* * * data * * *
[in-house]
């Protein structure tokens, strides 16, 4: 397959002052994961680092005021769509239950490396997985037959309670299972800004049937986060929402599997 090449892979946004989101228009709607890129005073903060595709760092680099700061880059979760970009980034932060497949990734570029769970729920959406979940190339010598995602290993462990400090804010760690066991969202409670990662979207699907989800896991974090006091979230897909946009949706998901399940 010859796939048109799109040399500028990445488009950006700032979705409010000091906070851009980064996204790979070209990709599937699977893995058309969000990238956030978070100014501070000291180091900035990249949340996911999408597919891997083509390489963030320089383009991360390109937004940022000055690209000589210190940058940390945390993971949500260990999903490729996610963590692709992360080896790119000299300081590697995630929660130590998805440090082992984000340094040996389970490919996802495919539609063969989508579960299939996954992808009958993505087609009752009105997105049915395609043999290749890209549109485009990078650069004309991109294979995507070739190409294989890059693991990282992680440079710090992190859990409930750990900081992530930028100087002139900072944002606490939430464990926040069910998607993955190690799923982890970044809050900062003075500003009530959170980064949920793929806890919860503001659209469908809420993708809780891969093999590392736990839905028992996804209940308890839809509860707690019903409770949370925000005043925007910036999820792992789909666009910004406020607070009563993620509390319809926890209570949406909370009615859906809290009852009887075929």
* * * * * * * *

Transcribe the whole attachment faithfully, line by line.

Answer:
[in-house]
């Protein structure tokens, strides 16, 4: 397959002052994961680092005021769509239950490396997985037959309670299972800004049937986060929402599997 090449892979946004989101228009709607890129005073903060595709760092680099700061880059979760970009980034932060497949990734570029769970729920959406979940190339010598995602290993462990400090804010760690066991969202409670990662979207699907989800896991974090006091979230897909946009949706998901399940 010859796939048109799109040399500028990445488009950006700032979705409010000091906070851009980064996204790979070209990709599937699977893995058309969000990238956030978070100014501070000291180091900035990249949340996911999408597919891997083509390489963030320089383009991360390109937004940022000055690209000589210190940058940390945390993971949500260990999903490729996610963590692709992360080896790119000299300081590697995630929660130590998805440090082992984000340094040996389970490919996802495919539609063969989508579960299939996954992808009958993505087609009752009105997105049915395609043999290749890209549109485009990078650069004309991109294979995507070739190409294989890059693991990282992680440079710090992190859990409930750990900081992530930028100087002139900072944002606490939430464990926040069910998607993955190690799923982890970044809050900062003075500003009530959170980064949920793929806890919860503001659209469908809420993708809780891969093999590392736990839905028992996804209940308890839809509860707690019903409770949370925000005043925007910036999820792992789909666009910004406020607070009563993620509390319809926890209570949406909370009615859906809290009852009887075929």